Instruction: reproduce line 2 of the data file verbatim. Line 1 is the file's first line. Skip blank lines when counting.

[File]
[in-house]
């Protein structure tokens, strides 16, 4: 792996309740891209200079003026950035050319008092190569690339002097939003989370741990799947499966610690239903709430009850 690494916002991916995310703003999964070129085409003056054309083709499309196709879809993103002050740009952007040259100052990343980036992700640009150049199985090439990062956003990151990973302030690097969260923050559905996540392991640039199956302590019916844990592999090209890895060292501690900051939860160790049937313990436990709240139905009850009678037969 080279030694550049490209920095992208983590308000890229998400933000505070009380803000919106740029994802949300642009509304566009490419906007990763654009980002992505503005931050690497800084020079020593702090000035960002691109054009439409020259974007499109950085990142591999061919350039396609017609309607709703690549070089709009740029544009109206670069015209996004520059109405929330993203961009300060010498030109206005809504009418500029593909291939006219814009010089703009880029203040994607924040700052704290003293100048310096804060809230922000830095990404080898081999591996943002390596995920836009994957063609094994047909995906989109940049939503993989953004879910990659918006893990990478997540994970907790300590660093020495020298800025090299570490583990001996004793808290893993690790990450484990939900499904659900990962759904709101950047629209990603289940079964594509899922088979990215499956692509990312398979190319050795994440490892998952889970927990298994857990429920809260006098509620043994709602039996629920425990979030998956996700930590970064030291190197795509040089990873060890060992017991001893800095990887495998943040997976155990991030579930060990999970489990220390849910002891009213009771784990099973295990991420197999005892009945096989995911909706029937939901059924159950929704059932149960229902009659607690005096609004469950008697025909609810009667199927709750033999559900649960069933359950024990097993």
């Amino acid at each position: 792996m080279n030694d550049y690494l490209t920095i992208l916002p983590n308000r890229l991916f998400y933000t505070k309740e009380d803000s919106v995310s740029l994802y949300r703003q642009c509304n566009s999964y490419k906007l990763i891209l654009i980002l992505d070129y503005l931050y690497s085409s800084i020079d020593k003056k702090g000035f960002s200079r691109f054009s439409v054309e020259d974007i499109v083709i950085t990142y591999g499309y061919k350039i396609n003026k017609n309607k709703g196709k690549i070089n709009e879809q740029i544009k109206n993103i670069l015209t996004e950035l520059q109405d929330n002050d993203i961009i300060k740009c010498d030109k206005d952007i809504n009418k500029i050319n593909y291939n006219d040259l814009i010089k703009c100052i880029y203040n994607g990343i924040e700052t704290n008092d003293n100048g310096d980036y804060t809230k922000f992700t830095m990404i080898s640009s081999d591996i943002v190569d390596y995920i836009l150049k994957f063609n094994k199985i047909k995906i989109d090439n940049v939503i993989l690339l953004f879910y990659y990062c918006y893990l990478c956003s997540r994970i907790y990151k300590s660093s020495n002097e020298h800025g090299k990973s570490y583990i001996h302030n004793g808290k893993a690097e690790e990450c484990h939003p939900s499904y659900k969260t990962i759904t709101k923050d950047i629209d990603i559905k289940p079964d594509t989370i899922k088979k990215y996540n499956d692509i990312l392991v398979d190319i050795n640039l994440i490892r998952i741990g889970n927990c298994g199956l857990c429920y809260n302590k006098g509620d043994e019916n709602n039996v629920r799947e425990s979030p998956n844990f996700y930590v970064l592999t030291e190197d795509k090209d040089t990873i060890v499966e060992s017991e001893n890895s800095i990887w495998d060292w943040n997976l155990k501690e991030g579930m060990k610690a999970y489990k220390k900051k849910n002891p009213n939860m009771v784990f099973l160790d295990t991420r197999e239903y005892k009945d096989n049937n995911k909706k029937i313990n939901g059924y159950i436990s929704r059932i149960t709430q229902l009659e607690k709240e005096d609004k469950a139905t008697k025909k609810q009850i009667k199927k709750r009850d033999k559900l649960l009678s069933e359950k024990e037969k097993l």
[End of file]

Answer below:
């Protein structure tokens, strides 16, 4: 792996309740891209200079003026950035050319008092190569690339002097939003989370741990799947499966610690239903709430009850 690494916002991916995310703003999964070129085409003056054309083709499309196709879809993103002050740009952007040259100052990343980036992700640009150049199985090439990062956003990151990973302030690097969260923050559905996540392991640039199956302590019916844990592999090209890895060292501690900051939860160790049937313990436990709240139905009850009678037969 080279030694550049490209920095992208983590308000890229998400933000505070009380803000919106740029994802949300642009509304566009490419906007990763654009980002992505503005931050690497800084020079020593702090000035960002691109054009439409020259974007499109950085990142591999061919350039396609017609309607709703690549070089709009740029544009109206670069015209996004520059109405929330993203961009300060010498030109206005809504009418500029593909291939006219814009010089703009880029203040994607924040700052704290003293100048310096804060809230922000830095990404080898081999591996943002390596995920836009994957063609094994047909995906989109940049939503993989953004879910990659918006893990990478997540994970907790300590660093020495020298800025090299570490583990001996004793808290893993690790990450484990939900499904659900990962759904709101950047629209990603289940079964594509899922088979990215499956692509990312398979190319050795994440490892998952889970927990298994857990429920809260006098509620043994709602039996629920425990979030998956996700930590970064030291190197795509040089990873060890060992017991001893800095990887495998943040997976155990991030579930060990999970489990220390849910002891009213009771784990099973295990991420197999005892009945096989995911909706029937939901059924159950929704059932149960229902009659607690005096609004469950008697025909609810009667199927709750033999559900649960069933359950024990097993």